Last week on our adventure day, Tom and I went to Canada to visit Fort William. We live about six miles from the Canadian border, so it wasn’t a long trip. We went with Val, Johnny, Debbie and Walker – all fellow RV volunteers here at Grand Portage.
Fort William is like Grand Portage on steroids. Grand Portage was the rendezvous site for the North West Company, which was Canadian / British owned and operated. At the end of the Revolutionary War, when Minnesota was ceded to the United States, Grand Portage was on the wrong side of the Pigeon River. For a while the North West Company continued to operate from here, until the United States started to tax for goods imported and exported, and Great Britain decided to do the same. So the North West Company was having to pay taxes on everything coming and going from Grand Portage. They decided to move 35 miles up the shore of Lake Superior to Canada.
Because the company was very prosperous at this time, the new depot at Fort William was much larger than the one at Grand Portage. Eventually there were 45 buildings at the depot. Fort William today is a recreated historic site with all of the buildings open, furnished as they would have been in 1816, and staffed with reenactors.
We picked the perfect day to go to Fort William – not only was the weather gorgeous, but it was the Anishnawbe Keeshigun. Instead of tours of the fort with a tour guide, we were able to wander in and out of the buildings. Most of the buildings had a living history person telling their first person story about life at Fort William. There were also people demonstrating native crafts, food samples, and an Anishnaabe drum and dance group.
We talked to many of the living history people, learning the story of Fort William and asking questions that will help us in our work at Grand Portage. Instead of the usual “a cooper makes barrels,” we were able to talk to the cooper about his use of black ash saplings versus iron as hoops for the barrels. We got to try our hand at lacrosse, throwing an atlatl, and making a respect feather. We also got to taste smoked fish, bannock, raspberry jam, wild rice, and corn on the cob. We watched people making snowshoes, pemmican, skinning a beaver, beading, and doing porcupine quill embroidery. It was good to get the food samples because we were there much longer than we expected and we didn’t eat lunch until 4 p.m.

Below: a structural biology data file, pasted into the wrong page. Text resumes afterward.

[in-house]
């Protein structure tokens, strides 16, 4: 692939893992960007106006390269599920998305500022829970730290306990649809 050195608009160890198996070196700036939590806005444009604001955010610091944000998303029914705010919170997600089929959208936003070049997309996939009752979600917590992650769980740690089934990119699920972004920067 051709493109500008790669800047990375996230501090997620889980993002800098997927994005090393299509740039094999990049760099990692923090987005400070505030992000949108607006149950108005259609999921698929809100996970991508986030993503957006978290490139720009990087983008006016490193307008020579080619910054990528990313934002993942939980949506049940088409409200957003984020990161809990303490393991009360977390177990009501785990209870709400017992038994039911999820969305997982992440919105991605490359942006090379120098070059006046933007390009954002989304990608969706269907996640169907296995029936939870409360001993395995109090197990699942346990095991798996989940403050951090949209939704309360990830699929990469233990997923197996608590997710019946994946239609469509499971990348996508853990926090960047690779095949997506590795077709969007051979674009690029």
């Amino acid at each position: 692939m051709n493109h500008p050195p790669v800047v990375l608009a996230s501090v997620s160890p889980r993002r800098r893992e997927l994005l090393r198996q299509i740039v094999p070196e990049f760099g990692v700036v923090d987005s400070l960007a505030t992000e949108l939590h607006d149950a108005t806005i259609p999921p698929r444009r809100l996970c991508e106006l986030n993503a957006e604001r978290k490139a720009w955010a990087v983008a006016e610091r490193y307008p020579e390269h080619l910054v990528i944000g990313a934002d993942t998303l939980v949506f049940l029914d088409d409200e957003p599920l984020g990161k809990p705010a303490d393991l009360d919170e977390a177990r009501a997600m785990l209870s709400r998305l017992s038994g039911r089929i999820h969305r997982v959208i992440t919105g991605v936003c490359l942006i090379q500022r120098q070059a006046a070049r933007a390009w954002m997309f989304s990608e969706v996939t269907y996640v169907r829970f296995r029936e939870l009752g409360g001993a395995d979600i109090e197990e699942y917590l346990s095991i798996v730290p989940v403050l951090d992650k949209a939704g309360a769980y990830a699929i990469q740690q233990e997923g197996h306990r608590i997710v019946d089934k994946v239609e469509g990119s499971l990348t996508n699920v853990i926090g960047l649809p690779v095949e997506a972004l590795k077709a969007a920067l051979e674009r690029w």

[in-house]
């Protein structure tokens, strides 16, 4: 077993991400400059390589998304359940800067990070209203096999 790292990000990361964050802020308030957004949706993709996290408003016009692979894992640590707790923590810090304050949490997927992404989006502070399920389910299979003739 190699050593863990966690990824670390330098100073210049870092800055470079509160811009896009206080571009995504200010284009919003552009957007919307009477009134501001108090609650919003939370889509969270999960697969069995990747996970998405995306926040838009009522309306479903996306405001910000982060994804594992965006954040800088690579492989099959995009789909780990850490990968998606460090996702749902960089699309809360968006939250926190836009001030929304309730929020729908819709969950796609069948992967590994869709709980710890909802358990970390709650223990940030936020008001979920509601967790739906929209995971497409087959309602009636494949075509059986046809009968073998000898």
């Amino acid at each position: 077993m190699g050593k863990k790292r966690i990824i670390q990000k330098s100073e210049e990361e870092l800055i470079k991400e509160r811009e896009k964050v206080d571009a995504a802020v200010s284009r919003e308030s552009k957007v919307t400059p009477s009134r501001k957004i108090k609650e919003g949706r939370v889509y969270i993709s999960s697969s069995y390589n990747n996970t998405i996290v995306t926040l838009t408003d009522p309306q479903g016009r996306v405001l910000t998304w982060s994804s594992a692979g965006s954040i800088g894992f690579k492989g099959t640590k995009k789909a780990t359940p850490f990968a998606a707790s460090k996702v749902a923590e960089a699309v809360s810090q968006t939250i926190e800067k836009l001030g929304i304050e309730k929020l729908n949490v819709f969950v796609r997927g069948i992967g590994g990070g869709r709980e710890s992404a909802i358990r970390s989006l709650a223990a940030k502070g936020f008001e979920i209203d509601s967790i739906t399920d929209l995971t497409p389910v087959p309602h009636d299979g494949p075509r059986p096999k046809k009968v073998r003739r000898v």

There is a farm area of Fort William where the North West Company kept animals so the fort would be self-sustaining. We saw sheep and goats, chickens, and an anxious pig (his partner was pregnant and he was pacing up and down the pen). They also have cows and horses. The goats and sheep had just given birth so we got to watch some lambs and Val even held a baby goat. The mom stood by anxiously and got closer and closer the longer Val held the kid, finally chewing on her purse and bleeting to get Val to put the kid down.
Debbie and Walker had been to Fort William before, but they said that the experience was nothing like today. Having the festival there made it much more interesting. We were very impressed by all the staff and the good job the (mostly) teenagers did with telling the story of Fort William.